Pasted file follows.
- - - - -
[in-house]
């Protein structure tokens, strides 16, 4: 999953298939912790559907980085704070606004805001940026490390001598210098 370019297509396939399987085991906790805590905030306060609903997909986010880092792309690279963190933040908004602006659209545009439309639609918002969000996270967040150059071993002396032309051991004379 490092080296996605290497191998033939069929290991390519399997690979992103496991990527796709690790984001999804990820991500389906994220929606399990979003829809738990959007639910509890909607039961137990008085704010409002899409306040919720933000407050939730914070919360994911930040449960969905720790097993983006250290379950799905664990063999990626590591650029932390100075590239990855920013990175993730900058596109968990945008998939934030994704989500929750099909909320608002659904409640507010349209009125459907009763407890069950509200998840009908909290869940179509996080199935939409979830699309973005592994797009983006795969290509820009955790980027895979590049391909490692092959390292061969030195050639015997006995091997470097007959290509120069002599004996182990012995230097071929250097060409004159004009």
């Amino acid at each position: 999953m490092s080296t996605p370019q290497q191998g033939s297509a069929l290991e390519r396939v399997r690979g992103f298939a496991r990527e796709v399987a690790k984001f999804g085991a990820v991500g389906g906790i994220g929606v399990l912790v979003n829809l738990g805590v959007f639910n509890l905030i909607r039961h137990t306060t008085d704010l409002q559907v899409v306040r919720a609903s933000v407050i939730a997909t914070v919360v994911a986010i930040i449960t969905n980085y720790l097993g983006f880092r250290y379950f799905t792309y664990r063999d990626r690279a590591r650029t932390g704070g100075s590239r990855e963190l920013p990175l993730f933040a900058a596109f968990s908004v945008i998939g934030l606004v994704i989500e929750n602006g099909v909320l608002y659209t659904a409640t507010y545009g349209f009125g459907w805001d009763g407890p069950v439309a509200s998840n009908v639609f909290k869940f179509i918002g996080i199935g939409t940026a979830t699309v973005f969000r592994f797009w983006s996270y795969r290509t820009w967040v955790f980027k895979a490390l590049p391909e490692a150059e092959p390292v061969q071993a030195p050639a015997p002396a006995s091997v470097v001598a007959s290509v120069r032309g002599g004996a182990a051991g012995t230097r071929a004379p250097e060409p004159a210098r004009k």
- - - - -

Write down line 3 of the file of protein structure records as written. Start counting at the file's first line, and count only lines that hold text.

């Amino acid at each position: 999953m490092s080296t996605p370019q290497q191998g033939s297509a069929l290991e390519r396939v399997r690979g992103f298939a496991r990527e796709v399987a690790k984001f999804g085991a990820v991500g389906g906790i994220g929606v399990l912790v979003n829809l738990g805590v959007f639910n509890l905030i909607r039961h137990t306060t008085d704010l409002q559907v899409v306040r919720a609903s933000v407050i939730a997909t914070v919360v994911a986010i930040i449960t969905n980085y720790l097993g983006f880092r250290y379950f799905t792309y664990r063999d990626r690279a590591r650029t932390g704070g100075s590239r990855e963190l920013p990175l993730f933040a900058a596109f968990s908004v945008i998939g934030l606004v994704i989500e929750n602006g099909v909320l608002y659209t659904a409640t507010y545009g349209f009125g459907w805001d009763g407890p069950v439309a509200s998840n009908v639609f909290k869940f179509i918002g996080i199935g939409t940026a979830t699309v973005f969000r592994f797009w983006s996270y795969r290509t820009w967040v955790f980027k895979a490390l590049p391909e490692a150059e092959p390292v061969q071993a030195p050639a015997p002396a006995s091997v470097v001598a007959s290509v120069r032309g002599g004996a182990a051991g012995t230097r071929a004379p250097e060409p004159a210098r004009k």